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ACP History: Annals of Internal Medicine (Part Two) 1941 - 1959
A few months after the United States entry into the Second World War, Dr. Maurice Pincoffs, the editor of Annals, was called into active service with the Army. On Dr. Pincoffs' recommendation, Assistant Editor Dr. Paul Clough became Editor for the duration of Dr. Pincoffs' military service. Dr. Clough appointed Dr. Hansley Barker of Baltimore as Acting Assistant Editor, with both taking office on May 1, 1942. With so many members serving in the military (over 20%) or having to take on additional responsibilities as a result of the war, a concern rose that there might be difficulty in obtaining appropriate contributions for publication. Annals Acting Editor Dr. Clough gathered enough suitable materials to enable Annals to publish through the first few months of 1943 without incident. Dr. Clough also used some issues of Annals to publish papers presented at regional postgraduate meetings. Although the College cancelled all Annual meetings for the duration of the war, regional and educational meetings continued.
As a result of the war, the College's cost for the printing of Annals by the Lancaster Press increased by 10 percent per issue in 1942. As members who were serving in the military had their fees waived, there was concern that Annals might have a significant decrease in subscription revenue. But such concerns proved immaterial as the Army and Navy increased subscriptions for military hospitals, and many members in the armed services, despite their wavier from dues, continued to pay the full subscription costs. In order to comply with federal restrictions on paper during wartime, the size of Annals volumes had to be reduced slightly. While initially there was concern about the quality of articles available for publication during World War II, the volume of contributions was significant enough to alleviate any concerns. There was occasional difficulty in publishing the journal on time due to shortages brought on by governmental regulations during wartime and labor troubles.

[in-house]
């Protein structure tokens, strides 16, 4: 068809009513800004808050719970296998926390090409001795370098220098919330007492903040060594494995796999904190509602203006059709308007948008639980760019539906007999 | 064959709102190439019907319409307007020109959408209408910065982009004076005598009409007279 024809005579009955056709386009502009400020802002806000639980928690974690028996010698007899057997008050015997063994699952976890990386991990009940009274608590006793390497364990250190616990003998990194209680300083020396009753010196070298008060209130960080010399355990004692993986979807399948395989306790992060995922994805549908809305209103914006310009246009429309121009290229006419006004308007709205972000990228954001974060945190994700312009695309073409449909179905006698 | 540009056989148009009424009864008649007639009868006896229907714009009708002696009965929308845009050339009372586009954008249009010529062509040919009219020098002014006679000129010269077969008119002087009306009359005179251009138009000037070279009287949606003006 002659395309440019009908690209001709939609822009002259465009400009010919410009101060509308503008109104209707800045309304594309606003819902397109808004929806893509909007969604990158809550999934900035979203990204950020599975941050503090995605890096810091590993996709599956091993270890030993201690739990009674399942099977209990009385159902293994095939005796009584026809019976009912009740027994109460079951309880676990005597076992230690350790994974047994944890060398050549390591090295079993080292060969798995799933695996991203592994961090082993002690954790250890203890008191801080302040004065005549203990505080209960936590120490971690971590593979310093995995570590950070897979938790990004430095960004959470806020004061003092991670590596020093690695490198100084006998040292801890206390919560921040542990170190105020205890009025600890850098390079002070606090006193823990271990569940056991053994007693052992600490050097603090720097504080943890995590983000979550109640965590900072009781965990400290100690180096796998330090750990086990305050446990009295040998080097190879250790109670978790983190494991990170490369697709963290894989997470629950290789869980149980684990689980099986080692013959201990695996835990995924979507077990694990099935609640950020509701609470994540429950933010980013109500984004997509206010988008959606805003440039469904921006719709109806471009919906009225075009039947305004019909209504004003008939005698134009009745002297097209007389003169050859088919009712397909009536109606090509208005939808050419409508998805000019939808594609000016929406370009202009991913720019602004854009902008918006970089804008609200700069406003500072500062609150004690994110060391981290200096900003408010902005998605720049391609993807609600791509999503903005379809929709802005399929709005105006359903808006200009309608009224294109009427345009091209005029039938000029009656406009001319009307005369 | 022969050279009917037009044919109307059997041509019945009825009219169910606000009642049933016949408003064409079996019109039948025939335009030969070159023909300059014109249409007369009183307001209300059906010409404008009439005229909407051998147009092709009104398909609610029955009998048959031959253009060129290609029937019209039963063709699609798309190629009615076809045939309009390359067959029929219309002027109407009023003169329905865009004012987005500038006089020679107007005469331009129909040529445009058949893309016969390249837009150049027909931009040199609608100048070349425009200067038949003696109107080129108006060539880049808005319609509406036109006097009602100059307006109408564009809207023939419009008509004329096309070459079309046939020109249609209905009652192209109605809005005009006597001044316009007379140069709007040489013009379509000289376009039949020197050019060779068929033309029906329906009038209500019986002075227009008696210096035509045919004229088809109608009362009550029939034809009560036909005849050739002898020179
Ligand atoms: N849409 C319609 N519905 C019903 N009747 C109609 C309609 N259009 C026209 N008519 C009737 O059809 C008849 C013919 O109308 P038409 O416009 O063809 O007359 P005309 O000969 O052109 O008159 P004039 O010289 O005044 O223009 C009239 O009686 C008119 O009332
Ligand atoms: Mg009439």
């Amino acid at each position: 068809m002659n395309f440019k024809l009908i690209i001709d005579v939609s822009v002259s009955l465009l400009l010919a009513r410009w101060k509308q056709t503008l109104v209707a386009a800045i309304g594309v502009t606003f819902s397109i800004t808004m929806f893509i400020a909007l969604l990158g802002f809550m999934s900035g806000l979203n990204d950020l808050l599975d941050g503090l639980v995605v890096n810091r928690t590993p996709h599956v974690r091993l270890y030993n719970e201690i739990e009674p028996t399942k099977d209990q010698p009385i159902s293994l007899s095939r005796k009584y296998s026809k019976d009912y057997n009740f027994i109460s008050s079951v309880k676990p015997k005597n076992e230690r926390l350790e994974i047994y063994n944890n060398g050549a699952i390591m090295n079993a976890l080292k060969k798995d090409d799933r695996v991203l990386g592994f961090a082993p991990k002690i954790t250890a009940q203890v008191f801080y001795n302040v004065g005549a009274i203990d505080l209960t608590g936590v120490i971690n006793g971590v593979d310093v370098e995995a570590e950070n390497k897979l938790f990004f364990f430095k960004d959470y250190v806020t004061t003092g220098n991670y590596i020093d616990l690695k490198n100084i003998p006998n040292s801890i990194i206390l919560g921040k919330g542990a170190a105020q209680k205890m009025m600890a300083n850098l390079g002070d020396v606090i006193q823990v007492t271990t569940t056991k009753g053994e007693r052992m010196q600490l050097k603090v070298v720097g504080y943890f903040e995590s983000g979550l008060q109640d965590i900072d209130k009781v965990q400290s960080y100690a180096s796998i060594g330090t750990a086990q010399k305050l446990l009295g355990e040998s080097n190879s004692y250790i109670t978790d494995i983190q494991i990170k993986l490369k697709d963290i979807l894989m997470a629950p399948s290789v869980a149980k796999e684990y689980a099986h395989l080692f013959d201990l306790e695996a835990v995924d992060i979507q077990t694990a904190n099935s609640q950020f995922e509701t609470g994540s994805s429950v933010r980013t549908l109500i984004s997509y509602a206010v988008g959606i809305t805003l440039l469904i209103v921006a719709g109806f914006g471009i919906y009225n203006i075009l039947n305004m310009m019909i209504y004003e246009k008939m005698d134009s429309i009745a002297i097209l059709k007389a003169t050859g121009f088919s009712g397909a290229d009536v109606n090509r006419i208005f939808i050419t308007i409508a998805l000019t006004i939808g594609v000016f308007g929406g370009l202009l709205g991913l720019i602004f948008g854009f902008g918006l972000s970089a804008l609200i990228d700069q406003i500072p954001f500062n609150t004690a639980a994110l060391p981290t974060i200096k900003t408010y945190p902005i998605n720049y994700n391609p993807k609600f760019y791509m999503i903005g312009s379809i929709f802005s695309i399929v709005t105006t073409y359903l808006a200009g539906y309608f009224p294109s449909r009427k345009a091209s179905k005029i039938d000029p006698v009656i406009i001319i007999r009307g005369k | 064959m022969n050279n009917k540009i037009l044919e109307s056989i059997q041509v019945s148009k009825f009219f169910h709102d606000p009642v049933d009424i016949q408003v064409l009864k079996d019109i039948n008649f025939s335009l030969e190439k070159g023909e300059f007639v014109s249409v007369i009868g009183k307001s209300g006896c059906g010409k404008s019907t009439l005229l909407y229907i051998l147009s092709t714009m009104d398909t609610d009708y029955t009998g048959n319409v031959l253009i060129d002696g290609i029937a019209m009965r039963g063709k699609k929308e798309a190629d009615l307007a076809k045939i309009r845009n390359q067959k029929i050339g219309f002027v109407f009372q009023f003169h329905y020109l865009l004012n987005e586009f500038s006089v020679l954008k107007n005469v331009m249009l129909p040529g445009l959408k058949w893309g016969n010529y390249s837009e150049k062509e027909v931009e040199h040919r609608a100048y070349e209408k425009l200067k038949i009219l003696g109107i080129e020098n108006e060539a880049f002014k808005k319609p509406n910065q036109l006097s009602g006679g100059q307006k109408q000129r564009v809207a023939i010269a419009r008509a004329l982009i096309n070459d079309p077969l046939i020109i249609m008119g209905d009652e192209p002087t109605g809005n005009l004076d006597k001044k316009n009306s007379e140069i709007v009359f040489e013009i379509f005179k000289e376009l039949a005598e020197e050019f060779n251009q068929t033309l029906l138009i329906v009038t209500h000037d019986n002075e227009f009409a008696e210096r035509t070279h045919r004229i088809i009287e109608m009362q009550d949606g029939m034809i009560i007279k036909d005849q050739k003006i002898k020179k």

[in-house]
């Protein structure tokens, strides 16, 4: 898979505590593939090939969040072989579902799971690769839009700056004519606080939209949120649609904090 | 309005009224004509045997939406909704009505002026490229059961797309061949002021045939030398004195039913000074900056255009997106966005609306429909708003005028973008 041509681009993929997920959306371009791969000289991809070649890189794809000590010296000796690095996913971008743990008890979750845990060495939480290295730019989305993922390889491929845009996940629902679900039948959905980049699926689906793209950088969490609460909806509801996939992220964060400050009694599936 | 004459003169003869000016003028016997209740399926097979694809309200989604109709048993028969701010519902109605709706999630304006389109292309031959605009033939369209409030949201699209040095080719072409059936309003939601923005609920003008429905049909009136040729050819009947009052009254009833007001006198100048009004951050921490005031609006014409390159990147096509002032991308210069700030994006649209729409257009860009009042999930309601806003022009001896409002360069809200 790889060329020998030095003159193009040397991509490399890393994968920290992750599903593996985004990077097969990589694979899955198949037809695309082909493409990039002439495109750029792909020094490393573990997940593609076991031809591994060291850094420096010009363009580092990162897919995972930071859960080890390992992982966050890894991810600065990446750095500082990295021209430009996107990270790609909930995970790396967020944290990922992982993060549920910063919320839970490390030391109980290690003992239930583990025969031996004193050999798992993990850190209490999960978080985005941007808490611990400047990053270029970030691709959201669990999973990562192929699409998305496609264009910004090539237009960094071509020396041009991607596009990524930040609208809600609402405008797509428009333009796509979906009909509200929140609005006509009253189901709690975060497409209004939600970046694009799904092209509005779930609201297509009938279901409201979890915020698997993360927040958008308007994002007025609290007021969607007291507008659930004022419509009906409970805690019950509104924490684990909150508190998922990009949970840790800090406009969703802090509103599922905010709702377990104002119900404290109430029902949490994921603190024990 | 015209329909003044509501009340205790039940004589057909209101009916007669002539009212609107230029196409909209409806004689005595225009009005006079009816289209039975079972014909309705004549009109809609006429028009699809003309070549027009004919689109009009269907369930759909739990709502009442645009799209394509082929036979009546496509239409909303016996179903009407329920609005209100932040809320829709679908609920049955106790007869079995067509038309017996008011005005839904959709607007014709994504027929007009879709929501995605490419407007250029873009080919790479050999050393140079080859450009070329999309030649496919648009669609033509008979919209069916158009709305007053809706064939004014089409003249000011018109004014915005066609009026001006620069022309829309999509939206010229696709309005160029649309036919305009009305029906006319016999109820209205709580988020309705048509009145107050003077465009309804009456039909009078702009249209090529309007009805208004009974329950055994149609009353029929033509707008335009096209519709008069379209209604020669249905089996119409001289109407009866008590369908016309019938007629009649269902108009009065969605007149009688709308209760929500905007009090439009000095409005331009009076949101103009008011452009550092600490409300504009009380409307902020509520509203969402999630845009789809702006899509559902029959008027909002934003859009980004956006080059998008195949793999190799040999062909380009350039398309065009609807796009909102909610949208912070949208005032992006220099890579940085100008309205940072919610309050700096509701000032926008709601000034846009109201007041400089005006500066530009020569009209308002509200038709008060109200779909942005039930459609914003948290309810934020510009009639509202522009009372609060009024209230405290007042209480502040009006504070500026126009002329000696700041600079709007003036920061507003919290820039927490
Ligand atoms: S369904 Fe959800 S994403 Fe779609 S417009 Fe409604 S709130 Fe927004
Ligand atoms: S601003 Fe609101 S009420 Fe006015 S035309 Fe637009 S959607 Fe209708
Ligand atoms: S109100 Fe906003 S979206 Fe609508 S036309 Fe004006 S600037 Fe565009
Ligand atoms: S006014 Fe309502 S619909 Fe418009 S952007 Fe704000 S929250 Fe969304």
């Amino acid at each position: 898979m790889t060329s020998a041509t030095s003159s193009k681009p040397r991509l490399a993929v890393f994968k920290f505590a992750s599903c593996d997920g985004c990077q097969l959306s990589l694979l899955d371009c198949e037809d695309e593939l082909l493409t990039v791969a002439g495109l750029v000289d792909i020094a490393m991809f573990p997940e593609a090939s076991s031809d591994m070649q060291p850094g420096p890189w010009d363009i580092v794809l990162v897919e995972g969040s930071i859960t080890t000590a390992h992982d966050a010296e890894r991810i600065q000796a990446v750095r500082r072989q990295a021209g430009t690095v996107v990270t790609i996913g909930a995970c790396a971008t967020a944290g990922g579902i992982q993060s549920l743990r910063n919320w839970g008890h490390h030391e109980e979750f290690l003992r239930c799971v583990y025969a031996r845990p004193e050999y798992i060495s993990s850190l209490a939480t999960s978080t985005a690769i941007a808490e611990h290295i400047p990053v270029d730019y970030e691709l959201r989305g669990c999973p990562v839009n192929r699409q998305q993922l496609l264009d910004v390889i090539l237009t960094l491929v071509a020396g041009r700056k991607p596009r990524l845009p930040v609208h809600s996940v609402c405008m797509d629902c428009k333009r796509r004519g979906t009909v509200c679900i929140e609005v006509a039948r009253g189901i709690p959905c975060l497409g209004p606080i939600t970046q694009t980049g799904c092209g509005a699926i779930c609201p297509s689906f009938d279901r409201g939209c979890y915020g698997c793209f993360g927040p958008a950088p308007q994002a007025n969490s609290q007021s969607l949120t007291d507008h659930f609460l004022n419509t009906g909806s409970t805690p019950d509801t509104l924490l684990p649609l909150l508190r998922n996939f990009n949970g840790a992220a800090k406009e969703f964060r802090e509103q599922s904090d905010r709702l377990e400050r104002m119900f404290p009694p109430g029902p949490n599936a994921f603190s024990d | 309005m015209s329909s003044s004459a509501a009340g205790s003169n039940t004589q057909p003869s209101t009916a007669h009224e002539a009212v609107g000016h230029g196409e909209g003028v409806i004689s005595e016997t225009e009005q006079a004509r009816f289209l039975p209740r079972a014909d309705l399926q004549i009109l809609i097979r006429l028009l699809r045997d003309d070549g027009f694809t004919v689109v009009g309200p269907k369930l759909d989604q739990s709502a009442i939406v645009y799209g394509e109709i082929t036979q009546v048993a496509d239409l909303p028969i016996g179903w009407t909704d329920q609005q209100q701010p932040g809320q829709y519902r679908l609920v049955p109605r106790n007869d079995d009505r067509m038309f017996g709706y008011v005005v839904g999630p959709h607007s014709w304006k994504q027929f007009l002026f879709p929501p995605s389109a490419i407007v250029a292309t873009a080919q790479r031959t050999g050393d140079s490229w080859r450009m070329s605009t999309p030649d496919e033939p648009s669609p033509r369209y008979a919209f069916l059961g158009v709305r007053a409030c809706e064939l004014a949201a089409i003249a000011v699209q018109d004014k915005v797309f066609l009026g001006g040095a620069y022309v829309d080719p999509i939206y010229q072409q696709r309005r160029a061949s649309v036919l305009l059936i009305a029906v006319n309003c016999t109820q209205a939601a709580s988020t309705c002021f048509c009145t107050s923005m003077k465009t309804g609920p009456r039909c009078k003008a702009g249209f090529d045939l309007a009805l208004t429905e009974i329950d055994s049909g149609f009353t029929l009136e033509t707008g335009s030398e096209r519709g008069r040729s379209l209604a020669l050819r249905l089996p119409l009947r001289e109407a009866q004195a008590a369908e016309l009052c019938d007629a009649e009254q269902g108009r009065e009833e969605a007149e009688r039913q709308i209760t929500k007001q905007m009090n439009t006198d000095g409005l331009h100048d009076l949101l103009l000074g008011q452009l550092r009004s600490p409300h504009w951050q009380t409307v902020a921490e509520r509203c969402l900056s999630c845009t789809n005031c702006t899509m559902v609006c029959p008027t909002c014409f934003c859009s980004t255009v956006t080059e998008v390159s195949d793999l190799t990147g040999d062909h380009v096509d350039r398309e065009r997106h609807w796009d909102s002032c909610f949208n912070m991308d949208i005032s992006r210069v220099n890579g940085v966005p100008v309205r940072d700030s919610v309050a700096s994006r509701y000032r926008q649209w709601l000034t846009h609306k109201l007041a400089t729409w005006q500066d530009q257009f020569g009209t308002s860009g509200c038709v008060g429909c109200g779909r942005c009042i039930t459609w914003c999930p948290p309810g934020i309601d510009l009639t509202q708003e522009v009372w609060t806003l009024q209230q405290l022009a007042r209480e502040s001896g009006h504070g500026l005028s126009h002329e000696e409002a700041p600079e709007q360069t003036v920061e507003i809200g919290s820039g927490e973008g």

By the end of 1945 the circulation of Annals exceeded 7500, which was more than double that in the previous decade. Advertising rates had also increased by 45% over the same time period, and Annals subscription income was estimated to be over $53,000.00 ($617,000.00 in 2011 USD). By early 1946 Dr. Clough, Acting Editor of Annals, announced that Dr. Pincoffs was discharged from the Army and after a short period would be returning as to his post as editor. During his army service Dr. Pincoffs was decorated twice for bravery in combat and exceptional meritorious service. He was awarded the Legion of Merit with Oak Leaf Cluster and was appointed Chief Consultant in Internal Medicine to the Surgeon General for the Pacific Theatre of Operations. By 1948 Annals was again being published without delay, as wartime paper shortages were no longer an issue.
The postwar economic boon and the prestige of Annals had enabled further production and revenue development, such as using heavier coated paper and raising advertising rates by 16%. The Committee on the Annals of Internal Medicine was dissolved and replaced by an Editorial Board. In June 1954, with the completion of Volume 40 of the Annals of Internal Medicine, the first cumulative index of the journal was prepared and distributed to College members and requesting subscribing libraries. When Dr. Pincoffs first became Editor of the Annals of Internal Medicine it was a small publication, occasionally struggling during the worst depression in American history. By 1959 the circulation of Annals was nearly 24,000 and it was regarded as the best medical journal in its field in the world.
-Prepared November 2011 by Eric Greenberg, based on materials from the Archives of the American College of Physicians and, Morgan, W. G. (1940). The American College of Physicians It's First Quarter Century. Philadelphia: American College of Physicians, Piersol GM. (1962) Gateway of Honor. Philadelphia: American College of Physicians and Annals of Internal Medicine at Age 75: Reflections on the Past 25 Years ANN INTERN MED July 2, 2002 137:34-45.